Fact Check: CDC Report Did NOT Say Masks Are Ineffective In Preventing Spread Of COVID-19

Fact Check

  • by: Dean Miller

STORY UPDATED: check for updates below.

Fact Check: CDC Report Did NOT Say Masks Are Ineffective In Preventing Spread Of COVID-19 Misses point

Did a U.S. Centers for Disease Control and Prevention report conclude masks are not effective in preventing the spread of COVID-19? No, that's not true: The study concluded new safety measures are needed at dining establishments because even mask-wearers who went out for drinks or meals were twice as likely to be infected as those who did not.

Plus, an independent professor not involved in the study said the claims are a classic mistake by a non-scientist: failing to put the findings in the context of the way the study was designed.

The misreading of the study originates in an article in TheFederalist.com (archived here) where it was published October 12, 2020, under the title "CDC Study Finds Overwhelming Majority Of People Getting Coronavirus Wore Masks." It opened:

A Centers for Disease Control report released in September shows that masks and face coverings are not effective in preventing the spread of COVID-19, even for those people who consistently wear them.

A study conducted in the United States in July found that when they compared 154 "case-patients," who tested positive for COVID-19, to a control group of 160 participants from health care facilities who were symptomatic but tested negative, over 70 percent of the case-patients were contaminated with the virus and fell ill despite "always" wearing a mask.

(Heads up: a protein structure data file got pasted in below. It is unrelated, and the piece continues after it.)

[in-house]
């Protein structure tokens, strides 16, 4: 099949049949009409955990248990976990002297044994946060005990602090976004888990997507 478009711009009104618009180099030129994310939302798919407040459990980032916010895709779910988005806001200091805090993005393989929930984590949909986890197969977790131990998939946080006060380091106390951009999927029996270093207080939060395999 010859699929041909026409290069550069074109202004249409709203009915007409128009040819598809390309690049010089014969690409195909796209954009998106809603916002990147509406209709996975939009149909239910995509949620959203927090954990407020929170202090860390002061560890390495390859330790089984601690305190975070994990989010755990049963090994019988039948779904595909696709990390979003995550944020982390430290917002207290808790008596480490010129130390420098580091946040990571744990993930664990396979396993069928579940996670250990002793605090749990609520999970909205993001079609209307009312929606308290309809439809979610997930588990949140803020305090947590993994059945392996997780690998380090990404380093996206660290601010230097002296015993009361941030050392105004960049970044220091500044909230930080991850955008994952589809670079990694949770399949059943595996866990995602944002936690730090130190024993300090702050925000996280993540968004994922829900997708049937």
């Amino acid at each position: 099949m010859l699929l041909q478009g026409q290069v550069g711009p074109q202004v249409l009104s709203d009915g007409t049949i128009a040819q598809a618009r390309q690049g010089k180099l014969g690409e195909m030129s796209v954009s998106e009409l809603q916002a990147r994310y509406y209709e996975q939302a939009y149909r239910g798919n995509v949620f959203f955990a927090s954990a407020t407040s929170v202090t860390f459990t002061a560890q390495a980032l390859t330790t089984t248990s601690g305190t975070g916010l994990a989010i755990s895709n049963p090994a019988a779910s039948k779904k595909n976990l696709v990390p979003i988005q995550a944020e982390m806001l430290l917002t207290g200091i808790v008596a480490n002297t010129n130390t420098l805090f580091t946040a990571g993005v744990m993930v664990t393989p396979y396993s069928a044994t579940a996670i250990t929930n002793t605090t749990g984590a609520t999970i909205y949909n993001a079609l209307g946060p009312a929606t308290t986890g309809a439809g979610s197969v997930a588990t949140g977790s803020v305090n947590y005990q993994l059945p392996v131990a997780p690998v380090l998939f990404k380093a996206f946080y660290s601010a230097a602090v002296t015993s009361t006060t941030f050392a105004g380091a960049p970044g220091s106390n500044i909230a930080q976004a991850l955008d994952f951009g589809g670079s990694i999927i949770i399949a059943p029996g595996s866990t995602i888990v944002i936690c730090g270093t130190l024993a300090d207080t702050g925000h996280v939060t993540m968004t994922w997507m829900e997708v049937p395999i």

"In the 14 days before illness onset, 71% of case-patients and 74% of control participants reported always using cloth face coverings or other mask types when in public," the report stated.

This is what the item looked like on TheFederalist.com at the time of writing:

https://thefederalist.com/2020/10/12/cdc-study-finds-overwhelming-majority-of-people-getting-coronavirus-wore-masks/

Posted by Minnesota Citizen Lobbyist on Monday, October 12, 2020

The 400-word TheFederalist.com article overlooks the stated findings of the CDC's 2,200-word report about the elevated risk of restaurant, bar, and coffee shop patrons, who must of course remove their masks in order to partake. TheFederalist.com writer claiming to know better the contents of the study is a 2020 graduate of Baylor with a bachelor's degree in political science, disputing the findings of lead CDC author Kiva Fisher a Ph.D. epidemiologist with a master's degree in public health.

A University of Washington Professor of Public Health said TheFederalist.com error is a common one among people unfamiliar with research methods. "Context is key to understanding the data and it's hard to swallow seeing data taken so egregiously out of context," said Prof. Jennifer Balkus, who holds a PhD in epidemiology.

They definitely don't have it right. What their claim is missing is the main context.
Their claim, that masks don't protect against COVID really misses the point that the study asked about mask-wearing in the community, which was high. The majority of cases came from individuals who were exposed to a family member, where mask wearing is not going to be happening in households.

Balkus said TheFederalist.com misused the data provided by the CDC in its publication to reach a false conclusion.

Again, when individuals are going to restaurants, they have to take their masks off to eat. While the study can't pinpoint time of infection, you do see more cases reporting they were at restaurants where there were few to no mask coverings or social distancing.

Fisher's study was based on interviews with hundreds of people who had tested positive for COVID-19 and hundreds of "control" interviewees, adults who had not tested positive. The survey was designed to identify the risks of going out in public: shopping, dining, drinking, etc.

The false claim that the CDC concluded that a high percentage of mask wearers got COVID-19 was picked up and exaggerated by President Trump in a campaign speech on October 15, 2020, when he said the CDC reported "85% of the people wearing the masks catch it, okay?"

Here's what the study's authors reported finding: